‘The Hospital of the Future’
Forward Thinking Defines Baystate’s $259 Million Expansion
A major construction project can take years between blueprint and ribbon-cutting, and that poses a problem in the fast-paced world of health care, where technology, patient needs, and treatment techniques can change dramatically in a short time period. That’s why the most crucial element of Baystate Medical Center’s new, $259 million expansion project may be accurately predicting the health care landscape in Western Mass. a decade or more down the road — and it’s also why Baystate has dubbed the project ‘the hospital of the future.’
There was a time in health care, says Mark Tolosky, when a person’s first major hospitalization was often the last. But those days are long gone.
“Today, our medical processes are better, and people are living rather active lives,” said Tolosky, president and CEO of Baystate Medical Center. “Because of that, people can expect to have multiple hospitalizations, not just one.”
With that in mind, and with an eye toward a population that’s aging faster than it’s growing, Baystate has announced its first major expansion since the 1980s, a 599,100-square-foot construction project it’s calling “the hospital of the future.”
The $259 million endeavor will replace some of the hospital’s older facilities with new, state-of-the-art patient-care areas that officials say will directly address the needs of an aging population.
“It’s primarily based on the need to replace our aging East Wing,” said Trish Hannon, the hospital’s COO. That wing is part of the Springfield building, the oldest on the Baystate campus, and no longer reflects the standard of care required by 21st-century health care facilities.
“The East Wing is completely outdated for today’s care — double rooms, small square footage,” Tolosky said. “Even our operating rooms, which were updated in 1986, were probably designed in the early 1980s, so they’re coming up on 25 or 30 years. They just can’t accommodate the staff, technology, and equipment for what we’re doing today.”
In this issue, BusinessWest examines how Baystate’s latest effort strives to meet those current needs — and future concerns as well.
Doing the Math
Considering how much hospital care has changed over the past two decades, projecting what the next 20 or 30 years will bring is a tricky business — but a necessary task nonetheless, Tolosky said.
“We’ve projected out the rate of utilization and the population numbers, and we’re able to foresee this many operative procedures, this many beds, this much imaging, this much cardiac interventional work,” he said. “The modeling is not an absolutely scientific process, but we have to do something.”
Based on those projections, Baystate is looking at a new, multi-story building connected to existing facilities on Springfield Street and Medical Center Drive — one that replaces and expands current medical/surgical, intensive care, and inpatient cardiovascular procedure areas, while relocating critical-care beds currently located in the outdated East Wing. That wing will be converted into administrative and non-clinical support services space.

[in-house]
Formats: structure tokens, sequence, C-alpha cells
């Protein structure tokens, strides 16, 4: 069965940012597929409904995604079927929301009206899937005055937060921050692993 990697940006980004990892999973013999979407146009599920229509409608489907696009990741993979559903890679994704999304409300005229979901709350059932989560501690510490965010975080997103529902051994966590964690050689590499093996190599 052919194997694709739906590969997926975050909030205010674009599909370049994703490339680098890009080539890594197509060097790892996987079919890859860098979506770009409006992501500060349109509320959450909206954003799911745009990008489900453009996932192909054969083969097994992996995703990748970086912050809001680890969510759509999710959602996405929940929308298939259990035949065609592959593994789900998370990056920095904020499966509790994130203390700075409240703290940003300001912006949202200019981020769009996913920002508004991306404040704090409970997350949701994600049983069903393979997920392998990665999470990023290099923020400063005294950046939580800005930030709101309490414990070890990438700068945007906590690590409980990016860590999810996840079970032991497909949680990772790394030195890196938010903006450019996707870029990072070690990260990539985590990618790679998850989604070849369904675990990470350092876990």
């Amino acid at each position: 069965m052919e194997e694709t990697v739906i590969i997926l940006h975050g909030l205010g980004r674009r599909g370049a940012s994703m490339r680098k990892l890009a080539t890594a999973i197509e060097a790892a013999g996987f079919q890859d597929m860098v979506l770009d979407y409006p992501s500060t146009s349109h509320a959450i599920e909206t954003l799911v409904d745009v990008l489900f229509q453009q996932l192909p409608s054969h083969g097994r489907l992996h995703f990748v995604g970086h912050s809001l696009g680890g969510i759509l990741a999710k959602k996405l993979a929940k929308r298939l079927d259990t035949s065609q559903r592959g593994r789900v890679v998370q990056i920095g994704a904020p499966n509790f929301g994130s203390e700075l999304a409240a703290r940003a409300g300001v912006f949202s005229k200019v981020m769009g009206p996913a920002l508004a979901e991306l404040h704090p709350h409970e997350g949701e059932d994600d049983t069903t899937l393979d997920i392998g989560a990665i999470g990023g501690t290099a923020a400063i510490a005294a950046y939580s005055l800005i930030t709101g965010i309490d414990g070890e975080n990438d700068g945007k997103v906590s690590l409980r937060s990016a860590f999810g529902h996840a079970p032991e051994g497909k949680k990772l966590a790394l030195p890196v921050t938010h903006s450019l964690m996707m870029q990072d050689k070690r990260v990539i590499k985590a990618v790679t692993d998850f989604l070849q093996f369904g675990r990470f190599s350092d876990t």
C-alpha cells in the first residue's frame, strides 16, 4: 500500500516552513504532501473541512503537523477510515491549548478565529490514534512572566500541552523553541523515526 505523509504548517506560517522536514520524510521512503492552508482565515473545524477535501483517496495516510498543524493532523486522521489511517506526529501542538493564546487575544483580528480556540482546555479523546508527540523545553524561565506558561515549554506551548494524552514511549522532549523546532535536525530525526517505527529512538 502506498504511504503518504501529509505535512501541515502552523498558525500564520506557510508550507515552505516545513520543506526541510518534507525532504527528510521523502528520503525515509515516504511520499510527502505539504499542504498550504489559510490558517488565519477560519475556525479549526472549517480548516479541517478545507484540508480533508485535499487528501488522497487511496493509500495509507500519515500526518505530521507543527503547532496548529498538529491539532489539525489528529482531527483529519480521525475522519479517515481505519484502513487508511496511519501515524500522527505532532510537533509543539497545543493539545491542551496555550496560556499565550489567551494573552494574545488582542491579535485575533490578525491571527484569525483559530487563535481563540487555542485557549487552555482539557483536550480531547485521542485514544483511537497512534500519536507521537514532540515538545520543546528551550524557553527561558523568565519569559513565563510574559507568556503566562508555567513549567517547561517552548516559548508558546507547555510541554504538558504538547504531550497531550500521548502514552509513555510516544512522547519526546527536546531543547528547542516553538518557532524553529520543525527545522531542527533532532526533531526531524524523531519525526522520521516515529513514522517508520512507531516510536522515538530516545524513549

Hannon said that, although the exact cost breakdown will be determined as part of an ongoing planning process, the health system will likely fund the $259 million project mainly with debt financing, as well as through equity and some fundraising activity. “We anticipate that we’ll finance approximately $180 million to $200 million in 2009 in order for construction to begin,” she said.
Although the numbers are large, Hannon noted that, once they’re adjusted for inflation, the Centennial building project in the 1980s was a comparable undertaking. And it’s noteworthy that Baystate is using the term “phase 1” when discussing the expansion, she said, because large regional hospitals constantly need to look to the future.
“Most institutions of our size have a master planning process that occurs every few years to be sure the facilities that support patient care are sufficient,” she said, noting that the current plan started to take shape in late 2005. “This is the result of our long-term master facilities plan.”
She said Baystate is “stretched to its limits” in its current environment, a situation that has manifested itself in a shortage of beds, an overcrowded Emergency Department, and a lack of procedure and recovery space — all of which create delays in patient care.
Not that Baystate is in uncharted waters. Hannon noted that Baystate’s plans mirror a nationwide need for hospitals to update their facilities, many of which were constructed or last upgraded in the 1950s. It’s a priority that has only been exacerbated by the aging-population trend.
Specifically, it has long been noted in health care that the graying of the Baby Boomers, the first of whom are now entering their 60s, will soon create a need for much more inpatient care, staffing, and technology than many hospitals have the capacity to deliver.